Hi – I’m a game designer at Die Gute Fabrik, a small Indie Studio based in Denmark. We are just about to release our debut on PlayStation Network minis (PS3 and PSP). It’s called “Where is my Heart?”, and it’s about a family of monsters lost in the woods. In the game you have help them find a way back to their home – a mysterious tree with a heart in its branches. The whole story is set in an 8-bit style environment made up of woods, mushroom caves, crystal rock pools, fern fringed creeks and waterfalls.
Nils, our artist, is going to talk more about the concept art and environment design of the game below. As for the game mechanics: the basics play just like a usual platform game, but the world is visually sliced into rectangular fragments (or panels) which are placed on the screen at unexpected locations. With this game mechanic – the messed up way of representation – I attempted to evoke the sensation of being lost. On top of that, the visual slicing also allowed us to add further mechanics to the game. These mechanics make use and build upon the visual confusion caused by the panels. One of these game-play elements is the ‘panel rotation’.
The Rainbow Spirit -one of the monsters- can use this mechanic to its advantage. When the player presses the L and R shoulder buttons of the game controller the Spirit can make the panels spin around the screen center. This allows the Spirit to hop from frame to frame, outside of the physical game world. It’s a bit hard to describe. Looking at the trailer above will fix this – it’s easier to grasp when seen in action. Playing around with the Spirit Rotation was a very satisfying experience to our testers. We spent a lot of effort into making it feel just right. It’ll make the puzzle muscles in your brain as sore as legs after a marathon.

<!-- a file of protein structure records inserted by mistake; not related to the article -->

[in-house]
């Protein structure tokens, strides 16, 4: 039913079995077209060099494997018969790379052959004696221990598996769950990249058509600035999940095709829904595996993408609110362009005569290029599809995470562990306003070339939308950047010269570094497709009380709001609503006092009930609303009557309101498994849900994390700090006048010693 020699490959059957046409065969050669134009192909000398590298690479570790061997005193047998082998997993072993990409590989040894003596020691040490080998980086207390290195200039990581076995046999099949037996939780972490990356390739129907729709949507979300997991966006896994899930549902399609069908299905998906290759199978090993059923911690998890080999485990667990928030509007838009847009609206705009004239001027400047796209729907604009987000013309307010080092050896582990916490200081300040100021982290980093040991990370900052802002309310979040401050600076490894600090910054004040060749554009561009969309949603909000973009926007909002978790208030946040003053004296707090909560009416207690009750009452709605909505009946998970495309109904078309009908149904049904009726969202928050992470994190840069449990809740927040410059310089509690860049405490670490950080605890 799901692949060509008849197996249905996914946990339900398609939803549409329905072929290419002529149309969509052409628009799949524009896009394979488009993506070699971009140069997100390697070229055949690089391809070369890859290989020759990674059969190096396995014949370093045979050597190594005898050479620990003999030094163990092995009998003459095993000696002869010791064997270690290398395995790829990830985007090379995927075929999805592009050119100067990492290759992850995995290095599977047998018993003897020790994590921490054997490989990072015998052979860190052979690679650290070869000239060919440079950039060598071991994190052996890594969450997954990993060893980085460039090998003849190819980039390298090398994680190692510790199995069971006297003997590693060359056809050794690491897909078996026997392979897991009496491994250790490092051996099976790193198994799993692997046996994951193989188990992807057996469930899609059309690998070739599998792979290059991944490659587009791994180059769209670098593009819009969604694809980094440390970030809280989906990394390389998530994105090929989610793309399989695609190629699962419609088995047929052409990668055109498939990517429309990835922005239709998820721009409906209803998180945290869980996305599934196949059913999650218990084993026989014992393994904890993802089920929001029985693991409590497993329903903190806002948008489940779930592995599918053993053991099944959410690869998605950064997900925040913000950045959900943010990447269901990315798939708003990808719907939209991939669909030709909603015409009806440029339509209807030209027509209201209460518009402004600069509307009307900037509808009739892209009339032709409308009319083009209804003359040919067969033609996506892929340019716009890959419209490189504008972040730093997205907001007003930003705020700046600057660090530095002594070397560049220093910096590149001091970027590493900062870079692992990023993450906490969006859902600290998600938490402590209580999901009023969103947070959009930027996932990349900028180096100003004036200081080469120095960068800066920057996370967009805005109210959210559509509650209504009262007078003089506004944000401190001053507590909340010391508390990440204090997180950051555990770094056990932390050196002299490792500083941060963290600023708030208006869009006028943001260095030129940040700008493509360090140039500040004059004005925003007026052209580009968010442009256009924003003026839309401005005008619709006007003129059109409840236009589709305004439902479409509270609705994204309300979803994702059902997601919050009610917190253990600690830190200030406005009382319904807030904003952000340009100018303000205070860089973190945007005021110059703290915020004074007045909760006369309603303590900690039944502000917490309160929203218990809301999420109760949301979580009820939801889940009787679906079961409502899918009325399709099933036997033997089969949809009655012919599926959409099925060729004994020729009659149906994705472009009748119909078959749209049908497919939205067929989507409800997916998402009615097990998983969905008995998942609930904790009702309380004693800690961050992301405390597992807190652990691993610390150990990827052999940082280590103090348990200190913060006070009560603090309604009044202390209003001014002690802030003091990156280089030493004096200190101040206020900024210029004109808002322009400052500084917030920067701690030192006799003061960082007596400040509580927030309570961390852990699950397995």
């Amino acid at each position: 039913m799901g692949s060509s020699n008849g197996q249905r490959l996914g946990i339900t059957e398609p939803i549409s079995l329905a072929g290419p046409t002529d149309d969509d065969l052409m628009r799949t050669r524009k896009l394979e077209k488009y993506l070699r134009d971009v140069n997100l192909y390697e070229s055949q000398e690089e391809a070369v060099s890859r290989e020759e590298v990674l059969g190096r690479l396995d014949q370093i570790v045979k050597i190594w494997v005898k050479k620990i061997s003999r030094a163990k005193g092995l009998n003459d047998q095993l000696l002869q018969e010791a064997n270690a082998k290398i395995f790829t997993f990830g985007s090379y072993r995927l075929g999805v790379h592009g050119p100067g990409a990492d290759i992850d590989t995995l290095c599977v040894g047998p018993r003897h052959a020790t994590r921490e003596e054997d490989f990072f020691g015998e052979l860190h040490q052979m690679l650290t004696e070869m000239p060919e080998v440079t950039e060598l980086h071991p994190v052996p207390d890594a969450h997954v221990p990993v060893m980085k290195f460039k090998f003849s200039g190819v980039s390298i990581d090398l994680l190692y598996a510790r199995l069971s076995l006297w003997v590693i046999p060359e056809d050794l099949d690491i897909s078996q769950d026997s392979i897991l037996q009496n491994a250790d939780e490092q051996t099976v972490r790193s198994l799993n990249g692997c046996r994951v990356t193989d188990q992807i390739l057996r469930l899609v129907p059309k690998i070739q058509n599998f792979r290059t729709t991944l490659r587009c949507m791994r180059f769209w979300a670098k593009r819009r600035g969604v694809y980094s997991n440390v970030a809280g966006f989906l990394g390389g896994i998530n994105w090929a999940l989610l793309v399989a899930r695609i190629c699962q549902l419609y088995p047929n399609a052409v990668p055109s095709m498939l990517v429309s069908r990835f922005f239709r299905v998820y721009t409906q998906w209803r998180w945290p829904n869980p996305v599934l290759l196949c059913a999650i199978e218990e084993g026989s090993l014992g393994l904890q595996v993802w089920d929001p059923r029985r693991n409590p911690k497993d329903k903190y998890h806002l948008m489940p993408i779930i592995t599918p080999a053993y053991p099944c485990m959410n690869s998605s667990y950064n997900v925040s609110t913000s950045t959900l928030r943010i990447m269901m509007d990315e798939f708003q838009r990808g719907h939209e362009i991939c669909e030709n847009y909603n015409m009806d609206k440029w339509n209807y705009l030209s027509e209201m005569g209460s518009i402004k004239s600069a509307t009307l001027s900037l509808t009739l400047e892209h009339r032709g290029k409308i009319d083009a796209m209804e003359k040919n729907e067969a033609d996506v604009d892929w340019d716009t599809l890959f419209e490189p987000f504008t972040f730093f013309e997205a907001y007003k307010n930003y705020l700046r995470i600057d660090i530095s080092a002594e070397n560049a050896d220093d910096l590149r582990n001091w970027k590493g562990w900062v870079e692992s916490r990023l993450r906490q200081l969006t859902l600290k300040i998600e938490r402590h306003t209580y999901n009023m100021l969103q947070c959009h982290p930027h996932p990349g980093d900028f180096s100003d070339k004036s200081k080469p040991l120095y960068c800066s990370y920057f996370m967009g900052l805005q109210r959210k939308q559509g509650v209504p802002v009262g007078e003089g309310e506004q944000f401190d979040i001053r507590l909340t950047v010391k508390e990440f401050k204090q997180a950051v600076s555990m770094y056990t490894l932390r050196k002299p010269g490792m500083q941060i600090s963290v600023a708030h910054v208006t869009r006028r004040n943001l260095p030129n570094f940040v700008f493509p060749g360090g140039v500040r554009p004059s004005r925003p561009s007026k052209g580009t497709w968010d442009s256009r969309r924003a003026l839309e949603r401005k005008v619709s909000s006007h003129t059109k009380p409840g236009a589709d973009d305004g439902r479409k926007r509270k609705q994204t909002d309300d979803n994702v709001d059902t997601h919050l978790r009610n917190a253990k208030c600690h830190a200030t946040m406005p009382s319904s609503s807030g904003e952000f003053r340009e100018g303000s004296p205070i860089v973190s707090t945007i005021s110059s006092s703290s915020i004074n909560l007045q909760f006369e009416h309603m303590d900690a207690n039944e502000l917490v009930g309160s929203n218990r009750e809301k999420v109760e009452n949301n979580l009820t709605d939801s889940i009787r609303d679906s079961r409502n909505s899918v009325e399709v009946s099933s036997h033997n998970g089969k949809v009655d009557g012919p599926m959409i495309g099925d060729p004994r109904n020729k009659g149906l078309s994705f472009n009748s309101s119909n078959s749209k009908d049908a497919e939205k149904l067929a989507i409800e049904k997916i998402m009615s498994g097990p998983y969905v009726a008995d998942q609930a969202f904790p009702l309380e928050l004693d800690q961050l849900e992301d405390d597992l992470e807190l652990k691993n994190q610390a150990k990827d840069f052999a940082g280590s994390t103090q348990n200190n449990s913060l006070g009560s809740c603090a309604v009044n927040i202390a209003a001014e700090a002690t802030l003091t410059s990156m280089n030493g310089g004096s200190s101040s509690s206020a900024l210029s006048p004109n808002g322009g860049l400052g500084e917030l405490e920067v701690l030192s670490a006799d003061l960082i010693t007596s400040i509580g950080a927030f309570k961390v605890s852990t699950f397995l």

The game is loosely based on an experience I had with my parents three summers ago. We were hiking in the woods near our home. And guess what – we lost our bearings, got really frustrated, and started bickering with each other. That’s the short version of it. The long version entails family issues and the dark sides of personalities. If you’re interested in reading more about the game’s source of inspiration, please go here.
By the way we also had our first review by eurogamer and they gave us 8 out of 10.
I’ll pass on to Nils now, our artist.”
Nils Deneken: Hi, I’m the graphic artist here at Die Gute Fabrik. In 2009, after the first Where is my Heart? prototype was displayed at the Independent Games Festival, Bernhard asked me if I wanted to do the artwork for the game. Already the prototype that Bernhard had submitted to the IGF 2009 had a very distinct art style. Obviously it’s a game that uses pixel graphics and thus refers to games from the creator’s childhood, but it has some aesthetic twists that sets itself apart from the games of yore (and just as much from the games of today).